Jan 6 hearings: Steve Bannon seeks acquittal in contempt of Congress case
- Former Trump adviser Steve Bannon declined to testify in his contempt of Congress hearing
- His lawyers did not call any witnesses
- They argued that the judge should simply acquit him since prosecutors had not proven their case
Former Trump adviser Steve Bannon declined to testify, and his lawyers did not call any witnesses in his contempt of Congress hearing on Thursday, arguing that the judge should simply acquit him since prosecutors had not proven their case.
The decision not to call any witnesses in Bannon's defence opened the door for closing arguments to begin on Friday. The court did not rule immediately on the motion for acquittal, and the case is expected to be in the hands of the jury by lunchtime Friday.
One of Bannon's lawyers, David Schoen, argued that instead of the congressional lawyer who testified during the trial, they should be entitled to call Rep. Bennie Thompson, the Democratic head of the House Jan. 6 committee that had subpoenaed Bannon's testimony. The judge had previously denied such request.
In court, The Associated Press noted that Bannon nodded and smiled as Evan Corcoran, another of his lawyers, claimed that the timing of when Bannon might comply with the congressional subpoena was variable and that testimony by the House panel's chief lawyer, Kristin Amerling, had made it plain "that the dates were in flux."
"No reasonable juror could conclude that Mr. Bannon refused to comply," according to the aid.
Bannon's team also informed the judge.
There was little purpose in testifying because previous judgements had effectively eliminated his intended areas of defence. Bannon understands that he would be barred from telling the true facts," according to Schoen.
District Judge Carl Nichols indicated he will rule on the acquittal motion later.
Corcoran has tried to prove throughout the trial that the timeline for former President Donald Trump's former adviser to come before the House committee investigating the Capitol incident was flexible as long as the two parties were on talking terms.
Corcoran contended in his opening statements that the accusations against Bannon were politically motivated and that the former adviser was in good faith negotiations with the congressional committee when he was charged. Corcoran informed the jury, "No one ignored the subpoena."
In actuality, one of Bannon's prior lawyers, Robert Costello, contacted a House committee attorney to voice some of Bannon's worries about testifying, according to Corcoran.
"They did what two lawyers do. They negotiated ," Corcoran said, adding that Bannon and his legal team believed "the dates of the subpoena were not fixed; they were flexible."
On Thursday, Bannon, who was dressed in two collared shirts, a T-shirt, and a black jacket, fiddled with his phone and swayed back and forth in his chair, noted AP.
Bannon was working for Trump in an unofficial capacity at the time of the insurgency on Jan. 6, 2021, and is accused of ignoring a congressional subpoena from the House committee examining the aftermath of the 2020 election and the events leading up to the deadly riot.
Bannon was indicted in November on two charges of criminal contempt of Congress, a month after the House panel referred him to the Justice Department. On conviction, each offence carries a minimum of 30 days in jail and a maximum of a year in prison.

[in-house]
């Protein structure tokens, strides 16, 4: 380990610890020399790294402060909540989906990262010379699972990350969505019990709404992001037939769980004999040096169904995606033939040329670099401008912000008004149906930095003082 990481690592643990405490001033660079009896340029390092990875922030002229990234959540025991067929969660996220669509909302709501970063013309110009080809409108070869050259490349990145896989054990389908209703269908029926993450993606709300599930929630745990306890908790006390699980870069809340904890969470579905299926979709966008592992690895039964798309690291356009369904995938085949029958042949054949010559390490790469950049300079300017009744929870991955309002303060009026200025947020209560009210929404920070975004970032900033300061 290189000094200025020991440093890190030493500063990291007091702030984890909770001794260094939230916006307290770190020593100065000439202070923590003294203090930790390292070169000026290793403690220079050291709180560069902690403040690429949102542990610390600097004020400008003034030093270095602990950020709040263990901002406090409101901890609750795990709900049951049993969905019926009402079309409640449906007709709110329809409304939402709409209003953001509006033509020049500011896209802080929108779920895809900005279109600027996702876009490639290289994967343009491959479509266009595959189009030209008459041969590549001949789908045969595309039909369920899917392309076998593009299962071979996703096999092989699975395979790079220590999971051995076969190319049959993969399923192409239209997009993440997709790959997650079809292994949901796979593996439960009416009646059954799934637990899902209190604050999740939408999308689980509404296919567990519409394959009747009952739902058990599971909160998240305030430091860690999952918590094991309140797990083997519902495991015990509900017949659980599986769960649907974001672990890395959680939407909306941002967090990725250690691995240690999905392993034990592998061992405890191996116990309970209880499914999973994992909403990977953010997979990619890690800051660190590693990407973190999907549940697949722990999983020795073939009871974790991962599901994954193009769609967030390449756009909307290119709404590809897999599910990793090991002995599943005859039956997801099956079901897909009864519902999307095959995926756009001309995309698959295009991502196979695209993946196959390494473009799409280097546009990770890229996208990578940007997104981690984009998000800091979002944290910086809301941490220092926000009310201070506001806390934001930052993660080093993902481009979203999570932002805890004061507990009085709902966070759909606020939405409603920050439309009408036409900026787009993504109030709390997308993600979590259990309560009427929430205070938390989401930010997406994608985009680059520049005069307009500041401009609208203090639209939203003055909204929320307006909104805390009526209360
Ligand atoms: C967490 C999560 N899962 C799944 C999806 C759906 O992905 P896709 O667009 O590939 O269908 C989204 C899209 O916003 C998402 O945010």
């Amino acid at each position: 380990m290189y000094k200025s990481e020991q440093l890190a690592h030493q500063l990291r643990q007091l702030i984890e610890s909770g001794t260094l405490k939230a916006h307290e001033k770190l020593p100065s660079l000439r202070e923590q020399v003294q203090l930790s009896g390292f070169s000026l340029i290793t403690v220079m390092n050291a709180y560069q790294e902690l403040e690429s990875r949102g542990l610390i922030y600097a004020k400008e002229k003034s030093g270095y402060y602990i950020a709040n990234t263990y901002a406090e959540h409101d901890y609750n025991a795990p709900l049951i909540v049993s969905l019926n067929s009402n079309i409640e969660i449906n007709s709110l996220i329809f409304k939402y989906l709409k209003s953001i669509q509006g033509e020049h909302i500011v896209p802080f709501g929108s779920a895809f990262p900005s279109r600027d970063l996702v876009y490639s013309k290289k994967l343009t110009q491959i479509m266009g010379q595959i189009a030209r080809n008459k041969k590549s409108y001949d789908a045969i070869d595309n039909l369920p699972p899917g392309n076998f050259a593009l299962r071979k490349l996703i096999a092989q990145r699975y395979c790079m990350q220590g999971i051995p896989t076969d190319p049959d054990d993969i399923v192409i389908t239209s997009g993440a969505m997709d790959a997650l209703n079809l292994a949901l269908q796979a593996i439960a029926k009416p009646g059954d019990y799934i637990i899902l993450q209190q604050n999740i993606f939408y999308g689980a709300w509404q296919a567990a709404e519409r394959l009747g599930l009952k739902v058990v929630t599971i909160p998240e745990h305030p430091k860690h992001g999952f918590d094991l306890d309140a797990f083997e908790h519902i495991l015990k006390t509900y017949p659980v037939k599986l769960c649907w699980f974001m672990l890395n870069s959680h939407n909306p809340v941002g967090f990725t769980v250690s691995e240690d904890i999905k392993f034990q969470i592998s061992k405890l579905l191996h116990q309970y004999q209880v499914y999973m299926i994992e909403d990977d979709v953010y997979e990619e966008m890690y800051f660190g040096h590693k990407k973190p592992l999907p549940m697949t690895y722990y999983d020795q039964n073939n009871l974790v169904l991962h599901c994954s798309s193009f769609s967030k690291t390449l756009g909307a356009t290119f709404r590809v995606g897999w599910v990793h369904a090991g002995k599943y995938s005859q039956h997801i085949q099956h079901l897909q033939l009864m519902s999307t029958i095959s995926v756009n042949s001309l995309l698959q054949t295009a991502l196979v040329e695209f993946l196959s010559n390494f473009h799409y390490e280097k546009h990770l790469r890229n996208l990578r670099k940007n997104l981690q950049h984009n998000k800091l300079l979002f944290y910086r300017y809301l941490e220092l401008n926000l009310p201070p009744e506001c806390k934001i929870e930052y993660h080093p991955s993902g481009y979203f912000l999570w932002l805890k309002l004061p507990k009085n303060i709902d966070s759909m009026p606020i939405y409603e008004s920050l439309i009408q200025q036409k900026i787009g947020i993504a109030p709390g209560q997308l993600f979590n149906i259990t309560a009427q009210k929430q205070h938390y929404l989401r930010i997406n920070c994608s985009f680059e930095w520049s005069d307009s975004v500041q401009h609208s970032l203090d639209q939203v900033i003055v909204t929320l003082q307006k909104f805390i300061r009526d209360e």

The Justice Department rested its case on Wednesday after only two witnesses were called: Amerling and FBI special agent Stephen Hart. The prosecution's case was centered around Amerling's testimony, which detailed the extent to which the committee attempted to engage Bannon and the timeline that led up to the missed deadline.
Corcoran asked Amerling during cross examination whether it was typical for witnesses to appear before a congressional committee several weeks after the deadline date on a subpoena. Amerling replied "yes," but only "when witnesses are cooperating with the committee."
According to Amerling, there was no such leeway because Bannon was recalcitrant from the outset.
The committee did not hear from Bannon until after the first deadline had passed when his lawyer wrote the committee a letter claiming that Bannon was shielded by Trump's claim of executive privilege and would not be releasing papers or appearing. Trump's allegation was rejected in writing by the committee since Trump was no longer president and Bannon was not employed at the White House at the time of the violence.
Bannon was given a firm deadline of Oct. 14 to appear before the committee. When that deadline passed, Thompson, the committee chairman, threatened Bannon's lawyer with criminal prosecution on Oct. 15.
The committee wanted to talk with Bannon because it had information that Bannon was directly involved in planning, logistics, and funding for Trump's, a Republican, efforts to reverse the 2020 election and prevent Congress from certifying Democrat Joe Biden's victory. The subpoena sought any papers or correspondence pertaining to Trump and others in his orbit, including lawyer Rudy Giuliani and extremist groups like the Proud Boys and the Oath Keepers.
The emphasis on the subpoena timeline is one of the few defences Nichols left Bannon's legal team with following a hearing last week. Major portions of Bannon's prepared defence were deemed irrelevant by Nichols and could not be mentioned in court. Bannon could not claim executive privilege, which allows presidents to conceal secret material from the courts and the legislative branch, or that he was behaving on the advice of his lawyers, according to the judge.